|Private William Edward Sing, DCM|
From 1901 Australia maintained a "White Australians Only" policy aimed at limiting or keeping out Asian immigrants. This policy only ended in the 1970s. Billy Sing, the son of an English mother and Chinese father, experienced some limited discrimination while growing up but was able to fully participle in national pastimes such as cricket and shooting contests. The first part of this book touches on Billy’s youth but is particularly interesting in describing in detail both Australian society at the time and how the nation organized and efficiently built up its military for war. Author John Hamilton’s research in these matters is impressive.
Over 8,100 Australians died on Gallipoli and it would appear almost all of them were eager to join the fray. Australia was a proud part of the British Empire, and any war Britain was involved in immediately concerned Australia. Hostilities were declared on the night of 4 August in London—9 a.m. on 5 August in eastern Australia—and a “mood of euphoria swept Australia as the news quickly spread through extra editions of the newspapers, which were published at lunchtime that day” (p. 44). The Brisbane Courier did not let the nation down. On that first day the paper’s headlines trumpeted THE WAR CLOUDS BURST; GREAT BRITAIN AND THE DOMINIONS TO ARMS. In the cities within a week “patriotic meetings were held and would-be soldiers stepped forward immediately” (p. 45).
Soon the news reached even the most distant parts of the country and volunteers streamed into their nearest recruiting centers. Remote bush farmers, drovers, shearers, jackaroos, miners, cane cutters, and others soon answered the call. A part-time militia known as the Light Horse Brigade had already been formed in New South Wales and Queensland in the early 1900s, and with the outbreak of war in 1914, the brigade became part of the newly formed Australian Imperial Force. Thus, Australia became ready for the war, and Billy Sing’s destiny drew closer.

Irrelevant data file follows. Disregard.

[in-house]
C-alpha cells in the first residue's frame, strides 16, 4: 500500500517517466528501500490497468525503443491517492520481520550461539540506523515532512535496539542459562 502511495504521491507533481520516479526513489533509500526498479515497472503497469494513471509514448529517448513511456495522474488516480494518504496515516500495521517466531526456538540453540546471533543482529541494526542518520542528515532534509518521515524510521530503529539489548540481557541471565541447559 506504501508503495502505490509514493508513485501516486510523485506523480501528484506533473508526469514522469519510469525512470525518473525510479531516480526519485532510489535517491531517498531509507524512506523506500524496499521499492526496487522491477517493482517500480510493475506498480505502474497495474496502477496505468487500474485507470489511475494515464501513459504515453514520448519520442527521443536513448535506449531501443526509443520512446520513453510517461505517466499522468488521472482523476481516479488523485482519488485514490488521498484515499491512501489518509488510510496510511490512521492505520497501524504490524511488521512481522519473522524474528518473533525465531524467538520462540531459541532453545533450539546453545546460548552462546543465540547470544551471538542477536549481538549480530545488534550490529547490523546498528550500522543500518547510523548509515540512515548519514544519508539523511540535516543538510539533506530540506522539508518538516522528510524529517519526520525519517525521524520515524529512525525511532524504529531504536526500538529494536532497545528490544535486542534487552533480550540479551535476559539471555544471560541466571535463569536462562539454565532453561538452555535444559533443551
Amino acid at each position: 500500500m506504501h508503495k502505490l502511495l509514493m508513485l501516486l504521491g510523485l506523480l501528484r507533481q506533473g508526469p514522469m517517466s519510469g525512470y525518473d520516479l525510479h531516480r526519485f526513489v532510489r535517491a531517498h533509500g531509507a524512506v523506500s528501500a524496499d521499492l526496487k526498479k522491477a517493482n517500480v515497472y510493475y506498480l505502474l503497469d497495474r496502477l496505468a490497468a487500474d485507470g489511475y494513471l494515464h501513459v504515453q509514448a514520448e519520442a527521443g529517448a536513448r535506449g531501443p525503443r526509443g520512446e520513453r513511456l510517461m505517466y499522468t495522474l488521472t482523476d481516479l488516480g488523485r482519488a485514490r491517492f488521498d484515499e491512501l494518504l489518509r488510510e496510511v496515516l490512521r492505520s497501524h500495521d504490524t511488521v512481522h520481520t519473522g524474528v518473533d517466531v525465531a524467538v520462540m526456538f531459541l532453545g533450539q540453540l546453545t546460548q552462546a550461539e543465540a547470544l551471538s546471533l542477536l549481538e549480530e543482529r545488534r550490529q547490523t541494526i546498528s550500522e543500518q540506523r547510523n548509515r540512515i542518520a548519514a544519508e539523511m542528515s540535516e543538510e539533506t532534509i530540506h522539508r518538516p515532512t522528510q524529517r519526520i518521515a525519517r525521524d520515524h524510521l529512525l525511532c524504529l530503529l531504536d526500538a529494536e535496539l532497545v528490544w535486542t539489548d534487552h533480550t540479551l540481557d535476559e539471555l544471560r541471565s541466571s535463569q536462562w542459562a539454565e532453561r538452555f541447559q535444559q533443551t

|Australian Sniping Team, Lone Pine, Gallipoli|
Billy was already a crack marksman when the army sent him to Gallipoli. This, together with the training he received in concealment and observation, combined to make him in the author’s words “a lethal killing machine” (p. 126). In addition to the dreadful conditions the men had to put up with on Gallipoli (I highly recommend the Facebook page “Gallipoli 1915” on this), Billy had to accommodate himself to what amounted to a “loophole war.” I had never realized this before, but much of a sniper’s shooting was done through a loophole in his own trench or camouflaged spot—and frequently into the loophole of the enemy’s trench. The saga between Billy and the Turk master sniper Abdul the Terrible is described over several pages as a merciless hunting adventure.
When Billy was evacuated from Gallipoli due to illness he purportedly had over 200 "kills" to his credit. He was to go on to further action on the Western Front, where he received a medal for his service. After the war he was not so successful, and he was to die a lonely and impoverished death in a Brisbane boarding house in 1943 (p. 225). Only in 1993 was a plaque erected on the site, commemorating his life and service. The latter half of this book goes into considerable details regarding Billy’s later life. We should be grateful to author John Hamilton for unearthing so much detailed information and relevant photos about Australia and one of its noted (but then forgotten) soldiers.
David F. Beer